THE CONCEPT OF STATE RECOGNITION UNDER INTERNATIONAL LAW

THE CONCEPT OF STATE RECOGNITION UNDER INTERNATIONAL LAW

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ABSTRACT

State recognition is one of the oldest practice in international relations, and one of the most vexed concepts in international law since the middle ages, political communities have interacted with each other as sovereign, territorial states under an accepted system of rules. Determining which entity is to be recognized as state subject to these rules has hence been a basic component of international relations. As such, it is one of the most common discussed topics in the international law literatures. The main aim of this dissertation is to examine the legal framework for the practice of the concept of state recognition in international law in relation to the existing provisions of relevant international and regional constitutive instruments on one hand and the activities of the international community on the other hand. In view of this the main objective of this dissertation is to identify the adequacy or otherwise of the existing international regimes on the practice of state recognition (if any) and subsequently to proffer solutions to the lacunas identified so as to bring about an efficient practice in accordance with the provisions of the constitutive instruments. In the cause of this research the findings of the researcher is that lack of uniform criteria for the practice of state recognition among the international regimes, for example, the provisions of the U.N., the Montevideo Convention and E.U. are at variance. Therefore, in the light of this, the researcher concluded by recommending that there should be a singular and uniformly accepted mode of practice of state recognition so as to foster international cooperation which will go along way to reduce controversies in international jurisprudence. Doctrinal method of acquiring data has been adopted, using primary and secondary sources of information such as relevant text materials, statutes (including international instruments), judicial authorities, articles in journal publications and internet materials.

CHAPTER ONE

GENERAL INTRODUCTION

1.1       Background to the Study

The term ―recognition‖ implies a process whereby a person or an entity admits to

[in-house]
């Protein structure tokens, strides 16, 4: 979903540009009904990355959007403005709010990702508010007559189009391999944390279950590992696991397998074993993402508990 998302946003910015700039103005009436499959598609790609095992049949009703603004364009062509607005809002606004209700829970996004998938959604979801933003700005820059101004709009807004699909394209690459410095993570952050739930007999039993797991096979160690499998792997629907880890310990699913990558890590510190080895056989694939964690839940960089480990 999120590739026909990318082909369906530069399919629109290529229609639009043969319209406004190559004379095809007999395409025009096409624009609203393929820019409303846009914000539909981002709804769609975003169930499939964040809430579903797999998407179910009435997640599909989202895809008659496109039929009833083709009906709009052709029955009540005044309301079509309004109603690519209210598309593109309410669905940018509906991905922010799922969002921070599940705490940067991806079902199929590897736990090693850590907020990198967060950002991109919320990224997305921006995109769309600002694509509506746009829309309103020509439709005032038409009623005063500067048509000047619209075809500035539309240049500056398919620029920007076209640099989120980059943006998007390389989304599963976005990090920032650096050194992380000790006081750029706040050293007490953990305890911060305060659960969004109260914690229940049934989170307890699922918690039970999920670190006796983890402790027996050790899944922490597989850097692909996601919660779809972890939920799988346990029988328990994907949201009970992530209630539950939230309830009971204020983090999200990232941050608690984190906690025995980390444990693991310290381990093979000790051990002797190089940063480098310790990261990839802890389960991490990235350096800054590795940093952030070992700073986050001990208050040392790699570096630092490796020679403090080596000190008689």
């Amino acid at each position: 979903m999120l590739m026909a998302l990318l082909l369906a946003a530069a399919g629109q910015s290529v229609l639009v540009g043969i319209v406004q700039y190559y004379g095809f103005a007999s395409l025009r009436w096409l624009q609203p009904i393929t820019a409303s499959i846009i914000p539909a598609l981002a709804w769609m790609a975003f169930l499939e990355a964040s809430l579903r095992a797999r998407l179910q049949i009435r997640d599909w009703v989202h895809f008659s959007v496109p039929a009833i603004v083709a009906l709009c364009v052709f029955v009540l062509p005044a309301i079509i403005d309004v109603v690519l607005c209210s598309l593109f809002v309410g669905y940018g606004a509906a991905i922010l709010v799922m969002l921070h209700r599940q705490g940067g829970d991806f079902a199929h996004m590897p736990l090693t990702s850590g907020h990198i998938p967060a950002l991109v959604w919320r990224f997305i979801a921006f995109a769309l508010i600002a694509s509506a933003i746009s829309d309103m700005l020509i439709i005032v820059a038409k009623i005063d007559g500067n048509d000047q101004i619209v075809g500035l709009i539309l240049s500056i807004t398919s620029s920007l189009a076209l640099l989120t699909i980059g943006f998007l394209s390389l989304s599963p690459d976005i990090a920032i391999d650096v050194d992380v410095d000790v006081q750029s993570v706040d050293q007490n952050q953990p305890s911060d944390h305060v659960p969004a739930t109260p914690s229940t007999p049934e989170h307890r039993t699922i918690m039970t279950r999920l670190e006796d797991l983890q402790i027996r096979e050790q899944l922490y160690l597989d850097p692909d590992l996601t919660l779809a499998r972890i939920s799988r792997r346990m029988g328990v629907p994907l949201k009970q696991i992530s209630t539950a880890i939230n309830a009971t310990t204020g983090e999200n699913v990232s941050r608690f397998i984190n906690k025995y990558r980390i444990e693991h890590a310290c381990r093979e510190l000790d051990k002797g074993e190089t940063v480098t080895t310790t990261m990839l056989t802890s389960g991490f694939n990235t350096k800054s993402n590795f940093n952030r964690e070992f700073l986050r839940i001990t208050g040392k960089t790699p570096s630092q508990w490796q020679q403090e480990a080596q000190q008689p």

the existence or the being of another person, entity or state of affairs. The Chambers

Twentieth Century Dictionary defines the concept as a sign, token or indication of

acknowledgment of a thing or a state of being in relation to nation state.1

State recognition is one of the oldest practice in international relations, and one of

the most vexed concepts in international law since the middle ages, political communities

have interacted with each other as sovereign, territorial states under an accepted system

of rules. Determining which entity is to be recognized as state subject to these rules has

hence been a basic component of international relations. As such, it is one of the most

common discussed topics in the international law literatures.2

Recognition of statehood grants an entity international legal personality and binds

it to comfort it according to the rules established by international law in its relations with

other states and peoples. At the same time, it makes the entity eligible to enter into

treaties and alliances with other states as well as to participate in the development and

enforcement of international law. Most importantly recognition is an affirmation of an

entity‘s right to territorial sovereignty and integrity and its right to exercise coercive

jurisdiction within this territory.

1 McDonald, A.M. (1972) Chambers Twentieth Dictionary, 1 & A Constable Ltd., p. 1128

2 Maraina O. Secession, Statehood and Recognition: Princeton University pdf document available at http://psujja.files.wordpress.com/2012/04/secession.final.pdf. Accessed on 27/2/2013

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The right and powers attached to statehood make it desirable for a political entities

to attain such a status, at the same time the expectation that each new state will abide by

the rule of international law makes it desirable to include as many qualified political

entities as possible in so far as this will further the goals of peace and stability.3

While in conformity with the above the Monte Video Convention of 1933 made a

preliminary attempt to codify specific descriptive criteria for statehood thus:

(1) Permanent Population

(2) Define territory

(3) Functional government able to control the territory

(4) Capacity to enter into relation with other state voluntarily

Together these four requirements defined a state and presumably any entity

aspiring independent statehood that met these criteria would automatically be regarded as

a state under international law.

However and unfortunately the present practice of recognition is not in conformity

with the above criteria. According to the present recognition an entity is considered a

state to the extent that other state recognized it as such, since new state cannot exercise

right and obligation against state that do not recognize it. For example taking into

consideration the case of Palestine, applying the Montevideo criteria for statehood, it

becomes clear that Palestine should be considered a state and also be recognized, as it has

a permanent population, concentrated in a defined territory, a functional representative

3 Erticle 3 of Monte video Convention (1933)

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